A 66-year age gap separates the youngest from the oldest MEP, two-thirds of Maltese MEPs are female, while 70% of German members got re-elected. Find out more interesting facts about the new MEPs who make up the European Parliament for the next five years in our article and interactive map.
In terms of gender balance and number of newcomers, the new European Parliament is comparable to the old one. The percentage of women increased from 35.05% in 2009 to 36.88% in 2014, while the proportion of re-elected MEPs slightly went down from 49.59% in 2009 to 49.4% in 2014.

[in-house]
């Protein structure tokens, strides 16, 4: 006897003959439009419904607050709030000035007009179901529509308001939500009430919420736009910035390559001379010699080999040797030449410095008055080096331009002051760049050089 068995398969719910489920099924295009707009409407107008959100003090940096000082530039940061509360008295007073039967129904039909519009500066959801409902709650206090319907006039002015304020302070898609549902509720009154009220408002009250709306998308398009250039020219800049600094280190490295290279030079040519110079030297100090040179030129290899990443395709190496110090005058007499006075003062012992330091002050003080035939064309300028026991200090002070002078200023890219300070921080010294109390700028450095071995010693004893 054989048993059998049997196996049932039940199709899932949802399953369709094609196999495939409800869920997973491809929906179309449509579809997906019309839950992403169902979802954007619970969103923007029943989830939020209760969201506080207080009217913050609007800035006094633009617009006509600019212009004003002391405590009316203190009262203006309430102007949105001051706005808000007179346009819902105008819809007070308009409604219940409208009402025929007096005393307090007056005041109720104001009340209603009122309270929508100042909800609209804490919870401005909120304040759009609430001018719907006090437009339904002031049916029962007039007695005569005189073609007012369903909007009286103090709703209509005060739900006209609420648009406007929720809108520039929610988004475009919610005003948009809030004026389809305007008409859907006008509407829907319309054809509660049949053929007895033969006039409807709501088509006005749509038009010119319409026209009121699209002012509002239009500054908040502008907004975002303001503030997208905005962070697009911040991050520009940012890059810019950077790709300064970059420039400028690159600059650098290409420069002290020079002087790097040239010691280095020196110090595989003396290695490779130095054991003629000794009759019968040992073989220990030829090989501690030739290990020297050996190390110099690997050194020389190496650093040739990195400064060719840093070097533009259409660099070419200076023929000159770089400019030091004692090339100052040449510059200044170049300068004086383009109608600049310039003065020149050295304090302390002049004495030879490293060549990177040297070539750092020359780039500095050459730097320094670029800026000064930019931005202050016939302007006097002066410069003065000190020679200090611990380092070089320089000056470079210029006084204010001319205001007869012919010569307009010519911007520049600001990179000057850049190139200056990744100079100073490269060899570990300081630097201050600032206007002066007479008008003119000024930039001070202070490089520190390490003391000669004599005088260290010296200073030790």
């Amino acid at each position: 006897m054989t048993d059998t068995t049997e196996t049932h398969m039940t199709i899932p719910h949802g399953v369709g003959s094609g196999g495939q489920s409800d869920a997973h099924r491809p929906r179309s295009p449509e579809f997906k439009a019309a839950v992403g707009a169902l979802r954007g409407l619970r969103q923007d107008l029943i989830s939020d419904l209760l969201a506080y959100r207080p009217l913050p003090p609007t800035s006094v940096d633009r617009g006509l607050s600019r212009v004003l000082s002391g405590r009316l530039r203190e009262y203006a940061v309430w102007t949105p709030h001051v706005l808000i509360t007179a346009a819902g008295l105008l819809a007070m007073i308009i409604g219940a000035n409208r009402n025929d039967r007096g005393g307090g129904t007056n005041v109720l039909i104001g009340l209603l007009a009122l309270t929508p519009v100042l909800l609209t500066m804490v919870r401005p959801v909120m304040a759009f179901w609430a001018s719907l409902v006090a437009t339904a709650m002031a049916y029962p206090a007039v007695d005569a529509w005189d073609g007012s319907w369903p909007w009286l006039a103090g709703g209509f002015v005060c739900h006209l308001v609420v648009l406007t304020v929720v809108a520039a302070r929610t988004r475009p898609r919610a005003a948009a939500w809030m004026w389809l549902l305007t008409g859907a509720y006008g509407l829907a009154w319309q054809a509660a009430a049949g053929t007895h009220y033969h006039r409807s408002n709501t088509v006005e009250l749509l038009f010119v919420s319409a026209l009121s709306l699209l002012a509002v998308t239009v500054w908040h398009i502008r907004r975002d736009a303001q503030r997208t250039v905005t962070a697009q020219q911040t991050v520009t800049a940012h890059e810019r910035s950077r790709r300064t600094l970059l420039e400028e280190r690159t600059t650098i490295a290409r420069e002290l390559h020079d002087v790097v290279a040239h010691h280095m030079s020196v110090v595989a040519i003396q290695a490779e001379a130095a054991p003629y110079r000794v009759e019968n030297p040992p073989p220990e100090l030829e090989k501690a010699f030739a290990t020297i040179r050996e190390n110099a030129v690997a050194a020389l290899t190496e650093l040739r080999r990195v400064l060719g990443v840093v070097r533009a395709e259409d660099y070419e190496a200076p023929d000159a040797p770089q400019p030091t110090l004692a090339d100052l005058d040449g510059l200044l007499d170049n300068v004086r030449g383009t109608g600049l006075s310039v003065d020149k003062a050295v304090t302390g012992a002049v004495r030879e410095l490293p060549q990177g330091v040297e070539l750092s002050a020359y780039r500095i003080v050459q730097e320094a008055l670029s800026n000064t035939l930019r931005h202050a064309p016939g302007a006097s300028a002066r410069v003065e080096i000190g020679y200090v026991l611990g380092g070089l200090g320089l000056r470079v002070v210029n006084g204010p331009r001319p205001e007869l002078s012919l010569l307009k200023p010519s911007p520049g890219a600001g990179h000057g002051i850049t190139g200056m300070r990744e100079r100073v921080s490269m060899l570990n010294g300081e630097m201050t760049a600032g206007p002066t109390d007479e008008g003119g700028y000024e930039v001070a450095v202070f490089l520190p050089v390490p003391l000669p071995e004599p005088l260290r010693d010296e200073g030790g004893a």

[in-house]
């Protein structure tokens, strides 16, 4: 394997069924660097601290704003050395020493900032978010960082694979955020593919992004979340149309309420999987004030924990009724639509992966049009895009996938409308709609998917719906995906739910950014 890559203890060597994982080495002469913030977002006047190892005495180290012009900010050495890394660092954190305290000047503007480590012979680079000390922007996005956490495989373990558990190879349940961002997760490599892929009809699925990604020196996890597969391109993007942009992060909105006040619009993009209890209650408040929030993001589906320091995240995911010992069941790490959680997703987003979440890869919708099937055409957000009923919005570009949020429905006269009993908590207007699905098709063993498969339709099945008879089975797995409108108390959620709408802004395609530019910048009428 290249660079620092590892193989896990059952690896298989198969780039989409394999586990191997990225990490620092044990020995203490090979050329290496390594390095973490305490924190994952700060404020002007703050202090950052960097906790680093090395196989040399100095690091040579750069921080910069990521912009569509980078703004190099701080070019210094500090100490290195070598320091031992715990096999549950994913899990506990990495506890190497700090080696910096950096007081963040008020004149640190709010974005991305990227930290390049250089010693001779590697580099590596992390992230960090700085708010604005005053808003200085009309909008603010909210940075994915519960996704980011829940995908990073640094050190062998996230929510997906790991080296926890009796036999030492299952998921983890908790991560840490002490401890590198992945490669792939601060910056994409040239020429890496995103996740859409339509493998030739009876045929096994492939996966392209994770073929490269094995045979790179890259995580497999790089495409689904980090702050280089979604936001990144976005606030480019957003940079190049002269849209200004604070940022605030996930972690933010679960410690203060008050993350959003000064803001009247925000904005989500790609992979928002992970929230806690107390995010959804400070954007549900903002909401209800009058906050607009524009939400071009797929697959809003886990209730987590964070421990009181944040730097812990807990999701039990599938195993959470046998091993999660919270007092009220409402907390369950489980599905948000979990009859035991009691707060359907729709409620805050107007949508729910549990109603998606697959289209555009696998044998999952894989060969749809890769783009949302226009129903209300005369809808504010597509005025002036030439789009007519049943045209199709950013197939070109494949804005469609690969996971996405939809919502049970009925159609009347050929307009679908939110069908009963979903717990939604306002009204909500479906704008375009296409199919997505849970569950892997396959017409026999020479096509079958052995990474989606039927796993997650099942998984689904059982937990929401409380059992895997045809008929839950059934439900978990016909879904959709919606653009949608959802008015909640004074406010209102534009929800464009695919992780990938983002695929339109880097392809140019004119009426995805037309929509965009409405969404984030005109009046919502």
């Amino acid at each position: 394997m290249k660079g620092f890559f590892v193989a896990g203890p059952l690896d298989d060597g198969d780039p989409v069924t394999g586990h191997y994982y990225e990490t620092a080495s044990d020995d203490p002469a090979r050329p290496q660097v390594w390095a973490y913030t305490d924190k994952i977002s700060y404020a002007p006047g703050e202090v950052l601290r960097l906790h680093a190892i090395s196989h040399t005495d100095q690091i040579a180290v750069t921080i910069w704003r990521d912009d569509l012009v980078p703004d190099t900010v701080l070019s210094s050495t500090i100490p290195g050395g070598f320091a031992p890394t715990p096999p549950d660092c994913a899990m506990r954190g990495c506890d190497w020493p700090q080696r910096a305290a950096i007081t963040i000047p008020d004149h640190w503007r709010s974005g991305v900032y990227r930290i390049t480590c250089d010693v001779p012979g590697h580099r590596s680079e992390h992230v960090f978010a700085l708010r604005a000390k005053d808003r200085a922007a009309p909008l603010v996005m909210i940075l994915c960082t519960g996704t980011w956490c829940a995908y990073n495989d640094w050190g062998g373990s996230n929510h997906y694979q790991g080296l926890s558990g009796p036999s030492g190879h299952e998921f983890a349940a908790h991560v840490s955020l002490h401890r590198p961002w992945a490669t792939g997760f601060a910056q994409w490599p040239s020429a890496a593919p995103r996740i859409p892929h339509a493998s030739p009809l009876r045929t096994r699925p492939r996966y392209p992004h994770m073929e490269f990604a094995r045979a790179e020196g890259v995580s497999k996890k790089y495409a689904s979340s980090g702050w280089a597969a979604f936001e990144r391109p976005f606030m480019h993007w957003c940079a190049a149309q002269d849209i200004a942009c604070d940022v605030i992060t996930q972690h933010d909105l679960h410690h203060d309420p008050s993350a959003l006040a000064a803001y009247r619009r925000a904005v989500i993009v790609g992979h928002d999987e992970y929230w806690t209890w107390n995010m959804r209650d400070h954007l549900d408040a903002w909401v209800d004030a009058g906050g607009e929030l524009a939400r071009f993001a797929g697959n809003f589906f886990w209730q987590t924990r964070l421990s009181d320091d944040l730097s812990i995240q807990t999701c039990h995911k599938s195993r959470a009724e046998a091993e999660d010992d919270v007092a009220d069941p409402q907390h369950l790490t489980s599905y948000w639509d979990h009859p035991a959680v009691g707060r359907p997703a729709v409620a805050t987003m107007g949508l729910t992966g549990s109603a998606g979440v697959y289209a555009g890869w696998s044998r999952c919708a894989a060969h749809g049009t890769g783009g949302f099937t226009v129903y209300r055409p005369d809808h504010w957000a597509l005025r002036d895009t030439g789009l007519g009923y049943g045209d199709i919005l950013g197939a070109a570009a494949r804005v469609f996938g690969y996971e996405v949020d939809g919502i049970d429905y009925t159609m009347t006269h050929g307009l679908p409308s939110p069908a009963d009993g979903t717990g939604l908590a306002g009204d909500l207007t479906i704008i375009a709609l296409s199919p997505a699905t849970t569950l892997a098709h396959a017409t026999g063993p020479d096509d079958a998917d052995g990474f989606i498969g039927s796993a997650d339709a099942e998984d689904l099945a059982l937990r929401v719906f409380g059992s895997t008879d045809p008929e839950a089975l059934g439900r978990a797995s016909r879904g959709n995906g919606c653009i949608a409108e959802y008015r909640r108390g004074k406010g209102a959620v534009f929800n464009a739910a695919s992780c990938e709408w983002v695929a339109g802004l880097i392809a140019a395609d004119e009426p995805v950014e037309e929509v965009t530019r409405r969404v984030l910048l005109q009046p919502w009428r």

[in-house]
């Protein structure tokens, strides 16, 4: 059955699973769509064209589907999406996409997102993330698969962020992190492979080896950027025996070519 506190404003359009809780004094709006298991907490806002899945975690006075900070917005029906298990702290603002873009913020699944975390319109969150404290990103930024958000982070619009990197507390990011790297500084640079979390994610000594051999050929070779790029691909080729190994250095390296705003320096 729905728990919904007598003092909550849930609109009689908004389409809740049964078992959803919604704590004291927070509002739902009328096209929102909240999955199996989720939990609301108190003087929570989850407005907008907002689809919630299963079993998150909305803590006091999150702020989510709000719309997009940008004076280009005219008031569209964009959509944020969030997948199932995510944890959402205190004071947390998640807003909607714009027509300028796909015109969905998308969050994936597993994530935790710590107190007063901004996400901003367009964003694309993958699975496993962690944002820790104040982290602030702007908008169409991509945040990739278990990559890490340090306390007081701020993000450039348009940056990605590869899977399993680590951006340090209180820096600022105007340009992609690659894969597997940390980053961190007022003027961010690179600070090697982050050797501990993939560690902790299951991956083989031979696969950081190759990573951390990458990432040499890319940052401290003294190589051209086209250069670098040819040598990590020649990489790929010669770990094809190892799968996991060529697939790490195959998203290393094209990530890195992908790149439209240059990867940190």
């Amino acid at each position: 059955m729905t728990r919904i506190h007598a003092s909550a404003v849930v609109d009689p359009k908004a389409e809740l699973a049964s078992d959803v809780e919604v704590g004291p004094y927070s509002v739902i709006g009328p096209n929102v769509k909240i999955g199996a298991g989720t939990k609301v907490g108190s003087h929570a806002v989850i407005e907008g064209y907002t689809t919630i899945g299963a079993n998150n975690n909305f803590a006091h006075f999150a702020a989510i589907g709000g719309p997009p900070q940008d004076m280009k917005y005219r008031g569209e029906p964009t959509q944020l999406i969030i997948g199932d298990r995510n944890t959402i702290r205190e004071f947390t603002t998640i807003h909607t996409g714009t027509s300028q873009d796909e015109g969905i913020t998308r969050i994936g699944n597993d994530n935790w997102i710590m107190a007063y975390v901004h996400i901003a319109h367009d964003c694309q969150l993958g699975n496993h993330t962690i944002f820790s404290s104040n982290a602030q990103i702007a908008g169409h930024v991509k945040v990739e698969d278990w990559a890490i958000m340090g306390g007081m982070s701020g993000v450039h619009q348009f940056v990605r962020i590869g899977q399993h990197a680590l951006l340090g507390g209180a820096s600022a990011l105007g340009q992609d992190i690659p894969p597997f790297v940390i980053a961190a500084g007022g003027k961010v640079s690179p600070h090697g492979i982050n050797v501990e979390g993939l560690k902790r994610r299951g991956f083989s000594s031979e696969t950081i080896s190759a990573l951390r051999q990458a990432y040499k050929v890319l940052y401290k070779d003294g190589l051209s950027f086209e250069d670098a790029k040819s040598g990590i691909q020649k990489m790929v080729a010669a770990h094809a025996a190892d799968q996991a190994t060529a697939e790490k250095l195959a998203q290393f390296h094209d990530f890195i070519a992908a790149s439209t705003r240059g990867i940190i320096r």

However, there are significant differences between countries. Malta send the highest percentage of women (66.67%) and Lithuania the lowest with 9.09%. And although 69.79% of German MEPs got re-elected - the highest percentage of any EU country - none of their Greek colleagues were.
The oldest MEP in this legislative period is Emmanouil Glezos, a Greek member of the GUE/NGL group, who is 92 years old. Meanwhile, 26-year-old Anders Primdahl Vistisen, a Danish member of the ECR group, is the youngest one.